In China relatively little energy was expended on these metaphysical questions. The ultimate concern in ancient China, and in virtually all subsequent Chinese eras, was how people ought to live, what they must do to achieve inner and social harmony, what wise government is and what it means to be a responsible citizen. If other questions do arise, they relate to these ultimate meta-ethical questions.
Ram-Prasad argues that because these orientations are so different, when Chinese intellectuals were exposed to Indian ways of thinking, mostly through the introduction of Buddhism into China, they were barely able to make sense of what the Indians were saying. As a result, Chinese Buddhism evolved into a system of doctrines and attitudes that Indians would barely have been recognised as Buddhism.
The book then offers an insightful and subtle discussion of ways of looking at the self. Although the main focus is on Indian and Chinese thinking on the self, the treatment also brings in western notions of self, personhood and agency. Ram-Prasad endeavours to explain why some Indian Hindus argued that the basic stuff of the entire universe is one’s true self, whereas Indian Buddhists argued that there is no self except as a convenient social fiction.
While Indians agonised over this problem for centuries, the Chinese barely addressed the issue. While metaphysical Indian Buddhists were busy denying that the socially conditioned self has ultimate being, the metaethical Chinese Buddhists were busy explaining why being selfish makes one socially unfit.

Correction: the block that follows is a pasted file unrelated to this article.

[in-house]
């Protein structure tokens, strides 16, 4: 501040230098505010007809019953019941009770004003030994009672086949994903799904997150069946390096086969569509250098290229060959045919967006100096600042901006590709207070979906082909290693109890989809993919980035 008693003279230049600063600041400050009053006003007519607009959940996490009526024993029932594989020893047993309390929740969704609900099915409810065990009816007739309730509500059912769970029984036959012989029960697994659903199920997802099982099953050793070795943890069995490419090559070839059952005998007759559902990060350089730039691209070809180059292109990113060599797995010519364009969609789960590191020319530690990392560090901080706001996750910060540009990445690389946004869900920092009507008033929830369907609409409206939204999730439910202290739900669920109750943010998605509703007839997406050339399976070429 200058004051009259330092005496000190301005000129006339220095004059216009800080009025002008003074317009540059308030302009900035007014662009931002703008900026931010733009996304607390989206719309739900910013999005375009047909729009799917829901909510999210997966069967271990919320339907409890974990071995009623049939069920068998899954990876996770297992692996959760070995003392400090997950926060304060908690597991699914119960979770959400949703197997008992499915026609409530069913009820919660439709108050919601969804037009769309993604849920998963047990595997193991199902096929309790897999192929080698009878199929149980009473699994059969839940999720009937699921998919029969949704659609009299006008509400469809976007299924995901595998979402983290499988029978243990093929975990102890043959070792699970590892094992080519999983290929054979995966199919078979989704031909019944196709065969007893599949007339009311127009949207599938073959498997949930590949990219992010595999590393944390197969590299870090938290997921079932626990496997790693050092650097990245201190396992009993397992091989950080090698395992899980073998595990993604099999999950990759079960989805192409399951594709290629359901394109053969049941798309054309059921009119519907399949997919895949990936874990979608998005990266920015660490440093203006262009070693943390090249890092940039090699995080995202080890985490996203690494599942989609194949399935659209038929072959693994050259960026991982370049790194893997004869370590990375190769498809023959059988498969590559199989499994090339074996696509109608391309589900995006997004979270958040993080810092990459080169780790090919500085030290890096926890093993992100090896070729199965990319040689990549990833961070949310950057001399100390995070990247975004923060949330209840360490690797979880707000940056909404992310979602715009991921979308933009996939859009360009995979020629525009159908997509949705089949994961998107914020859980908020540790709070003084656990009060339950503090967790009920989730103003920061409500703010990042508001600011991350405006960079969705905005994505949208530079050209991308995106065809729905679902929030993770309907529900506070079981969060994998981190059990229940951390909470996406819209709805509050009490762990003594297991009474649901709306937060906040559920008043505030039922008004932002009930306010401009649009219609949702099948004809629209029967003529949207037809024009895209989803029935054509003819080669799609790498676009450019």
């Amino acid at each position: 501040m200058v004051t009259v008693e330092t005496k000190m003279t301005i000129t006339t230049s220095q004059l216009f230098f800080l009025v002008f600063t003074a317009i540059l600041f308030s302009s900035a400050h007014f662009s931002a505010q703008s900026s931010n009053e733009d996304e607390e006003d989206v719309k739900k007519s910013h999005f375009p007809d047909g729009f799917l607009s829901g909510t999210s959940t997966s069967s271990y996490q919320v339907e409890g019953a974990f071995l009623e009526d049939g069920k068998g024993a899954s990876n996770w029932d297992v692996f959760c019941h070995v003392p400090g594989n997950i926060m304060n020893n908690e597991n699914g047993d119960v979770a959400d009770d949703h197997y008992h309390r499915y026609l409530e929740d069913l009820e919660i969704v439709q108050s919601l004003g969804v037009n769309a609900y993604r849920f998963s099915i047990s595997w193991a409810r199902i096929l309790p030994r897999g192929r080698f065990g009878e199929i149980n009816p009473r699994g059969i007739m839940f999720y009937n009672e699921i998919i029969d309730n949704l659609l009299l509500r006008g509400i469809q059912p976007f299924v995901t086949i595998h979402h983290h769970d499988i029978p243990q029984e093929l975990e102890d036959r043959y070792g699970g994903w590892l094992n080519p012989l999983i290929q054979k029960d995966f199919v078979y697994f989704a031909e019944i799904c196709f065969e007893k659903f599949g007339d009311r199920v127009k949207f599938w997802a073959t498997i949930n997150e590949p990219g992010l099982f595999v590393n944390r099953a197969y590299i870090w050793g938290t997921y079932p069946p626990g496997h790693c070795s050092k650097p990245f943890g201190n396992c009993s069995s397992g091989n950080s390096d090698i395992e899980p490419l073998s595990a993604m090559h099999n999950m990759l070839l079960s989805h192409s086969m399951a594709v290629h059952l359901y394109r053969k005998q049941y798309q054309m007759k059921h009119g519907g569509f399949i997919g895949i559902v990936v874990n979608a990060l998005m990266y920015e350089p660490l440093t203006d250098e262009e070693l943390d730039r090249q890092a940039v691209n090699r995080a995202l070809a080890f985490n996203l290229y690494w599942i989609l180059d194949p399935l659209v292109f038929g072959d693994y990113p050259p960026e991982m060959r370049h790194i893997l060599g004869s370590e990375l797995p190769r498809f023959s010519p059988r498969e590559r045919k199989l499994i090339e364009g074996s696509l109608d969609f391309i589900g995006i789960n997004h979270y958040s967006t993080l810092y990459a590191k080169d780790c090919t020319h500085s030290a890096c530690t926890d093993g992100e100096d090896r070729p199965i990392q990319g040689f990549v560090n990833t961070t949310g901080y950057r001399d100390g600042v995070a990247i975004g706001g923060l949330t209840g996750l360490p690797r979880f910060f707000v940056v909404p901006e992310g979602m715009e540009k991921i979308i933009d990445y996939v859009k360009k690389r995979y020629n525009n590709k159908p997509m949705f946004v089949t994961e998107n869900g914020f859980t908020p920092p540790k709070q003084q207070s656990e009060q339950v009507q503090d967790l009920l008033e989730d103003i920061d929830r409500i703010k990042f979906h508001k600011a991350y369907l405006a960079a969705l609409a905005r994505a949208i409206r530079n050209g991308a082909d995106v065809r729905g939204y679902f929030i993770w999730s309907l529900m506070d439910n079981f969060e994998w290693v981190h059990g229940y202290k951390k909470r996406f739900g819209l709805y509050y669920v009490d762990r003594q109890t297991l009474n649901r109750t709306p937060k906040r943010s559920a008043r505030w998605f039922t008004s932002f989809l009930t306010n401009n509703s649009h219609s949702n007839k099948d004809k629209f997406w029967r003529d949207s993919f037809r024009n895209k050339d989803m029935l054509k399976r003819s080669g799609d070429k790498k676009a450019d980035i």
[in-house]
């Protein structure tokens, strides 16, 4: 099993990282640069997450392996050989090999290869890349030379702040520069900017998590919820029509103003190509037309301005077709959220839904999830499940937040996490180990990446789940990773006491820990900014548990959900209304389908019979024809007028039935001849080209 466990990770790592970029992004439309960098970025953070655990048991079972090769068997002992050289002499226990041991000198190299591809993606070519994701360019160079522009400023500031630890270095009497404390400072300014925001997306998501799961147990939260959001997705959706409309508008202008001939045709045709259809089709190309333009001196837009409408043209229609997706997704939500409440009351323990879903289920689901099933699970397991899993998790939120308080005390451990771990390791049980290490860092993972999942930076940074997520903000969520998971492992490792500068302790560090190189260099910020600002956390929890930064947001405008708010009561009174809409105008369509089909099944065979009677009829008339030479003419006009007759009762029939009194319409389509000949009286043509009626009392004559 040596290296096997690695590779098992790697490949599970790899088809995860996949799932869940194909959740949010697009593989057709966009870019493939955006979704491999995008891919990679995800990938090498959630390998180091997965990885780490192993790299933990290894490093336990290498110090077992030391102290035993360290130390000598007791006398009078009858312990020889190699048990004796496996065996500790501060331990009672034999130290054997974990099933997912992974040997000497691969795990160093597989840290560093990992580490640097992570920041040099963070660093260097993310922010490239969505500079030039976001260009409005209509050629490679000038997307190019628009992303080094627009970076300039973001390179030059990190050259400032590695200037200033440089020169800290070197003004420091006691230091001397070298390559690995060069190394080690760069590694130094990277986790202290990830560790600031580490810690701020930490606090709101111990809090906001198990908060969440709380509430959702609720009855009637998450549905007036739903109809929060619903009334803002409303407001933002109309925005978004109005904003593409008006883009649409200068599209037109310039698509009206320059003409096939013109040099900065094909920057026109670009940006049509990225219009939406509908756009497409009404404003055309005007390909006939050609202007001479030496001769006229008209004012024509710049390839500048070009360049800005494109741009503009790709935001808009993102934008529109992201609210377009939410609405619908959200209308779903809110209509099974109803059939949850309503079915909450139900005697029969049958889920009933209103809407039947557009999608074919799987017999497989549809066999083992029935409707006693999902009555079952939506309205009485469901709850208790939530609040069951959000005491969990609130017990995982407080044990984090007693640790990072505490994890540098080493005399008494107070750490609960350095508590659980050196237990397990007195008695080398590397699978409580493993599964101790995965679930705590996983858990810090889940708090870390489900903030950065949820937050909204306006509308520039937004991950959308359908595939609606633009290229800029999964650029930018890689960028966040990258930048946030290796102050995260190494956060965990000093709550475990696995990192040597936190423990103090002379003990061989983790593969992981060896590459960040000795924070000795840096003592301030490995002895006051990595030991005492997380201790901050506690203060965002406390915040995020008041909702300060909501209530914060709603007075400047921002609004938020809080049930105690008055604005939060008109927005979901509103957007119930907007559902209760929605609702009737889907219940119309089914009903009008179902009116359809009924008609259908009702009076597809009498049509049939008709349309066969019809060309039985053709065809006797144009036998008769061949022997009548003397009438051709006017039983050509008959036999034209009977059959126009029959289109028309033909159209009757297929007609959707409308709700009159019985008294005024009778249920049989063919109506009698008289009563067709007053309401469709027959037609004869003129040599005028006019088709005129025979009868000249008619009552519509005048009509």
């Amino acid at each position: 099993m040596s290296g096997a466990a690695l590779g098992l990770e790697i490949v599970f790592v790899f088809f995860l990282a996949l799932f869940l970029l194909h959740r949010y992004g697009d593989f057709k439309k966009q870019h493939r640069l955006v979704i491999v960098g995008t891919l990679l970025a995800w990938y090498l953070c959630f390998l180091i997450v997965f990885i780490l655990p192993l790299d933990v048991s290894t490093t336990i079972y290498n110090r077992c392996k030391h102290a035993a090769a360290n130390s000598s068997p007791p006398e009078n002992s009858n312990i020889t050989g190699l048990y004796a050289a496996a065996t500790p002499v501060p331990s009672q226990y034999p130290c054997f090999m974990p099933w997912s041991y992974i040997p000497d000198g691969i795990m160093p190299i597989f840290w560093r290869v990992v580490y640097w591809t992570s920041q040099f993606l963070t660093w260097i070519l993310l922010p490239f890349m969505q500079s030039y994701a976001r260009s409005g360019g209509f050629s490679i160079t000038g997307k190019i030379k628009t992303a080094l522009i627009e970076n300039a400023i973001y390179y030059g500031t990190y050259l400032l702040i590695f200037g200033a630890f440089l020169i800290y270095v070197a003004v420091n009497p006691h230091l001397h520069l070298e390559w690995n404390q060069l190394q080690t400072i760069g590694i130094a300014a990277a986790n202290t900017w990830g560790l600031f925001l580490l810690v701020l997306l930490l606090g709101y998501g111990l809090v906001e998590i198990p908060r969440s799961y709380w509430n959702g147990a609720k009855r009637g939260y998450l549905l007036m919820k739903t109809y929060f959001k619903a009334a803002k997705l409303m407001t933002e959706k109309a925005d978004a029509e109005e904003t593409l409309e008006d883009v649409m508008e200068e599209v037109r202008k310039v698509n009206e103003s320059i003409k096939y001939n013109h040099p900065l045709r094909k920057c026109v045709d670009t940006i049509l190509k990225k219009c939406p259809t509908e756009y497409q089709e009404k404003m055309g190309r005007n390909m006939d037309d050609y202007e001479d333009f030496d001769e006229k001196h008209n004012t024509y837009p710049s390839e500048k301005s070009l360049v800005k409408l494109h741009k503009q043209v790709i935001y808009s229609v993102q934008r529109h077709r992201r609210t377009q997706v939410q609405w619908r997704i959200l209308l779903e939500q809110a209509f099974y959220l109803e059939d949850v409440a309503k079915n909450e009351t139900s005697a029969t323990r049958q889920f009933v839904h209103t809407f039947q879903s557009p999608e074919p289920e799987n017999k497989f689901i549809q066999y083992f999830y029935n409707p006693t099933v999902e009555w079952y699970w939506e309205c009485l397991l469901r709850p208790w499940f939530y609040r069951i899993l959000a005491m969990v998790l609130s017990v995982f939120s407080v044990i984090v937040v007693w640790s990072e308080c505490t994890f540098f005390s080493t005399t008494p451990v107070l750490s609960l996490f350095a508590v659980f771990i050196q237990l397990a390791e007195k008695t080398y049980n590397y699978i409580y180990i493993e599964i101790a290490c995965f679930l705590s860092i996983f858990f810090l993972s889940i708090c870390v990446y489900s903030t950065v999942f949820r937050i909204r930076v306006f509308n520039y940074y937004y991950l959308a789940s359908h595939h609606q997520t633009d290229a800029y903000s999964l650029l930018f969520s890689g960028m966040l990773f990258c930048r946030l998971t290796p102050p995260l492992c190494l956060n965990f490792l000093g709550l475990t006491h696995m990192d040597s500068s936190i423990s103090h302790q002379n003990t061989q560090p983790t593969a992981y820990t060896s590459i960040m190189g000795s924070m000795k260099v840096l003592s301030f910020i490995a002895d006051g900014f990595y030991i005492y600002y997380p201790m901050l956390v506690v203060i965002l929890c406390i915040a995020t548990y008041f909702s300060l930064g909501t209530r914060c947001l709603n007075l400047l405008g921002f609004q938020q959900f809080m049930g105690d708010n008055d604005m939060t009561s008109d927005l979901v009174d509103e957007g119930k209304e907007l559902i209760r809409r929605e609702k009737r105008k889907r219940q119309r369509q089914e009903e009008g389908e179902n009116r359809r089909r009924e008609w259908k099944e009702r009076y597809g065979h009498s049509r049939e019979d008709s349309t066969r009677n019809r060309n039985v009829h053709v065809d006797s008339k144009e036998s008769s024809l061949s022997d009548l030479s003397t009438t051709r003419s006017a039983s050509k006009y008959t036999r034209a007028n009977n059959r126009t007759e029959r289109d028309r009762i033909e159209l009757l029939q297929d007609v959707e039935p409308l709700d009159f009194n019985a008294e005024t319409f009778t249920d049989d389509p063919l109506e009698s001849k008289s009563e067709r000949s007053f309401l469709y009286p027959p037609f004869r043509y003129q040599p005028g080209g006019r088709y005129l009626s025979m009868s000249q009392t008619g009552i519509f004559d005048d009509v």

Having discussed the self, Ram-Prasad devotes two chapters to what is good: the “Outward Good” and the “Inward Good”. He discusses how a variety of thinkers, Indian and Chinese, saw how the outward goods of social justice, harmony and stability are related to the personal virtues of wisdom, compassion, humanity and sincerity.
Generally speaking, he argues, Indian philosophers emphasised the cultivation of personal virtue, of which social goods were a fortunate by-product, while Chinese philosophers focused on the importance of social goods, which personal virtues are deemed necessary to achieve.
The final three chapters of the book deal with East Asian (Chinese and Japanese) and Indian views on language, knowledge and logic. In Sino-Japanese and Indian cultures we find fascinating discussions on the nature of language and the benefits to society and the individual of cultivating refined usage.
Not surprisingly, the Indians highlight the relationship between linguistic expression and the structure of reality, while East Asians emphasise how language may be used to foster the kind of personal sincerity that contributes to a well-ordered society.
Because this book is organised around topics and themes, philosophers and schools of philosophy are treated piecemeal, and the reader must be prepared to jump centuries as the author unravels a thematic thread.
If you’re looking for a book that systematically lays out the thought of Confucius, Laozi, Zhuangzi and Mozi, or the schools of Indian or Chinese Buddhism, Ram-Prasad’s work is not the one.
But if you want to see the kinds of questions that have arisen on just about every aspect of being human, and are prepared to encounter a thrilling array of possible answers, this book is sure to be stimulating. Ram-Prasad has a gift for laying out philosophical positions so they all seem reasonable and compelling, no matter how much they differ.
And in this he shows himself to be a first-rate writer of philosophy – even by Husserl’s narrow definition.
Richard Hayes is professor of philosophy at the University of New Mexico.
Richard Hayes – The Financial Times
Published: September 30 2005 – Copyright The Financial Times